Finally Hall and Rolleston did manage to have a cloak-and-dagger meeting with the master of Mary’s household, John Beaton, on the high moor above Chatsworth at the conspiratorial if chilly hour of 5 a.m. Beaton told them he would have to consult the queen herself, but he could give them in advance her general answer to such proposals: ‘So would she wish that no man should go about that matter, unless they were assured to put her in surety.’ The plot was finally betrayed by George Rolleston, and Thomas Gerard was arrested and spent two years in the Tower. Francis Rolleston in his examination showed how frail the structure of conspiracy had been when he said that Chatsworth had been chosen as a good escaping ground because the queen could be carried off as she took the air on the moors, but it was never decided what to do with her next ‘because the matter never grew to any determination or likelihood’ since everyone had been in doubt of everyone else.27 Hall’s examination was especially significant on the subject of Mary’s attitude to the whole project: Beaton had thought that the escape should take place at night, despite the fact that the queen’s servants were then locked into rooms, but he admitted that Mary herself remained distinctly unenthusiastic since ‘she nothing doubted but that the Queen’s Majesty [Elizabeth] at the request of the Kings of Spain and France would restore her to her former dignity hereafter, the which she rather minded to expect, than to adventure upon a mere uncertainty, by such means to work her own delivery which might if the matter miscarried turn her to confusion and all her partakers’.28
This was a commendably prudent reaction. Beaton was never able to be arraigned for his part in the conspiracy since by the time it was uncovered he was dead, and buried (a sad expatriate Scot but a loyal servant) in the parish church at Edensor, close by Chatsworth. Mary’s words showed that her eyes were sternly fixed on where the power lay, on the help of monarchs, not a handful of local lords, whose number of horsemen varied from 100 to 200 to ‘a few’, and at times apparently intended to ship her beyond the seas and at other times imagined ‘they might keep her in some secret place undiscovered, if she could not have ready passage’. She showed no more interest when there was an attempt to revive the plot the next year. Mary was by now a woman of nearly thirty, on the verge of middle-age by the standards of the time; the old impetuosity of her youth was gone. She was chronically sick, alone in a country she did not know; it was a different matter to elude the bars of her own palace of Holyrood and ride to Dunbar through her own kingdom of Scotland, than to travel in disguise through unknown England, a foreign queen among foreigners. Under the circumstances Mary preferred to pin her hopes to more substantial targets.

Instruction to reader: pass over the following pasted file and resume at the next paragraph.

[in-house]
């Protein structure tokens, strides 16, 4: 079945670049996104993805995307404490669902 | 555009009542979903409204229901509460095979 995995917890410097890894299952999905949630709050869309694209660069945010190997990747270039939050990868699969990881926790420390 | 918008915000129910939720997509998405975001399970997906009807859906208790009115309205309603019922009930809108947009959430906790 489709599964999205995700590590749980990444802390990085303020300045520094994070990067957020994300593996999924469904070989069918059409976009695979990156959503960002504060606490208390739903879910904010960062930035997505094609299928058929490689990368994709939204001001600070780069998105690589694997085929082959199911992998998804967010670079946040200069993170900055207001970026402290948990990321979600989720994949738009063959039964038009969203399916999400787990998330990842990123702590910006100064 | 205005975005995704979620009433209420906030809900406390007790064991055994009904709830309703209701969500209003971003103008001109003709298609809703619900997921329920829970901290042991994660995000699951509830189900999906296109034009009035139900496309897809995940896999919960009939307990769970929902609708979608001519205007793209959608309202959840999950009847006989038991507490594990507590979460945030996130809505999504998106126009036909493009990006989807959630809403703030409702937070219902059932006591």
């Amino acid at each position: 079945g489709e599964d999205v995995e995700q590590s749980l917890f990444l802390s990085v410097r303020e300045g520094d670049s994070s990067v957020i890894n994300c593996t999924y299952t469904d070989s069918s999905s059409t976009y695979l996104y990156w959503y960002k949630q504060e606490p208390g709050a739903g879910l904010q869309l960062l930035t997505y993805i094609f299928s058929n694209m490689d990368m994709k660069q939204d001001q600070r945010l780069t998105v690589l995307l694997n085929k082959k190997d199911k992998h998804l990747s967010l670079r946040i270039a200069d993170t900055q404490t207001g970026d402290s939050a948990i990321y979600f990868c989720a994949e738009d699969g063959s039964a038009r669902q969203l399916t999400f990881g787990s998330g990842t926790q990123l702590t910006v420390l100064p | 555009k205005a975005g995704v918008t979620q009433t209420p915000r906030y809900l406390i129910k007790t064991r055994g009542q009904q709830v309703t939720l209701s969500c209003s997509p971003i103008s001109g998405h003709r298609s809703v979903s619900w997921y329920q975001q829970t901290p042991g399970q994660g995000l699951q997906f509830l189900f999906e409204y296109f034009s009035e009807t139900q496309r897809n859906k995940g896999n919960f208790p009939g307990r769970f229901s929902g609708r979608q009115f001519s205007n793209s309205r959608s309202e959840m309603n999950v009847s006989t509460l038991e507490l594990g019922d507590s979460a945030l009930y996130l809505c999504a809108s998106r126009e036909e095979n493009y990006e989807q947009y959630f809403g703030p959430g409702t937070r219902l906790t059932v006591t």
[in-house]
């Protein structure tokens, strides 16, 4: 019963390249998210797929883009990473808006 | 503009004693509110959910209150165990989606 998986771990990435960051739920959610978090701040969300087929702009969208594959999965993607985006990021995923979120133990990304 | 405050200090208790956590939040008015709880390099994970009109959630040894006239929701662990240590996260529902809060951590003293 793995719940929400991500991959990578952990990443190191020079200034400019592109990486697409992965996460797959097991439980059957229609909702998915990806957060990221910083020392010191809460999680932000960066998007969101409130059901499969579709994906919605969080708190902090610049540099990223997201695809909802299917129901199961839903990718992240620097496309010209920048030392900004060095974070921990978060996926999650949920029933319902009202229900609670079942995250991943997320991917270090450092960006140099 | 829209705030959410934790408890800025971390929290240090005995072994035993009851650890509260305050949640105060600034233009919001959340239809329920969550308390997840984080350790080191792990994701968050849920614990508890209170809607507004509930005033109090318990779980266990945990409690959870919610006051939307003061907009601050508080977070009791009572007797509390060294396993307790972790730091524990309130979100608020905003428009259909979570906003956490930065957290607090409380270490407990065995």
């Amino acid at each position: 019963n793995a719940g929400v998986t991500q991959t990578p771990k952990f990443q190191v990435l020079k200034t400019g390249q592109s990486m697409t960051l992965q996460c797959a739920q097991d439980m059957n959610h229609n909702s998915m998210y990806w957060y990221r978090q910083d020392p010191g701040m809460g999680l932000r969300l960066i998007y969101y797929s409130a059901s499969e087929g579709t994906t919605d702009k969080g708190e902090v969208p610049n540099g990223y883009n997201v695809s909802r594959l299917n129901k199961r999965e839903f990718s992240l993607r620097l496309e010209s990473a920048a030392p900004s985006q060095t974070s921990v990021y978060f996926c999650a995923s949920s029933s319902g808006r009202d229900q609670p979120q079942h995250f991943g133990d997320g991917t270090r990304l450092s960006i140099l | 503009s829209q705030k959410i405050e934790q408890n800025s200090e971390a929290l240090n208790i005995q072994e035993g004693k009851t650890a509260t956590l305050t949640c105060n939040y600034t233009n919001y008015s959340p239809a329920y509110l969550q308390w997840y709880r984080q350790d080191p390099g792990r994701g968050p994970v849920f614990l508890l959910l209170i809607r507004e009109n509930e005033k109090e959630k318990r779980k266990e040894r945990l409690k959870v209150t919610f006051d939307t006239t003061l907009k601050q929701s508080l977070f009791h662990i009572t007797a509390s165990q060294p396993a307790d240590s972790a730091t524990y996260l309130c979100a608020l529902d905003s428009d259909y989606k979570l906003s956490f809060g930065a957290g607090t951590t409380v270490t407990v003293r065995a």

In August 1570 Norfolk was released from the Tower. His release proved the signal for a further and much wider conspiracy, in which he was once more involved, under the inspiration of an Italian banker based in London, named Roberto Ridolfi. The Ridolfi plot, as opposed to the earlier plan, which merely proposed marrying Norfolk to Mary, had distinctly dangerous objectives if its widest aspects were taken seriously. Ridolfi himself was a man with an Italian love of intrigue but unfortunately with little of the Italian Renaissance skill at diplomacy; he understood little of the workings of the English mind, or indeed the workings of England itself. His aim was apparently to secure an invasion of England from the Netherlands by Philip II’s general there, the duke of Alva, which invasion was to be supplemented by a rising of native Catholics within England. This combination of invaders and internal rebels would free Mary and, having seized Elizabeth, place Mary on the throne of England, side by side with her consort Norfolk. These were rash and treasonable schemes indeed. There were many difficulties in the way of their being carried out – the principal one being, as Philip II was quick to notice, that there was no proof that there would be another Catholic rising within England. Yet Philip stipulated that there should be no Spanish invasion until the English themselves had risen. In the meantime Alva formed the lowest opinion of Ridolfi, whom he termed a gran parlaquina or chatterbox, and a lightweight; as late as September 1571 he wrote to Philip from the Netherlands with a sarcastic lack of respect for Ridolfi’s ability to carry out any sort of practical scheme, that even if Philip and Elizabeth jointly agreed to the invasions it still would not be sure that Ridolfi would be able to carry it through! Alva also analysed with terrible correctness the danger, to both Norfolk and the queen of Scots, if such a scheme was discovered or miscarried: either or both might lose their lives.29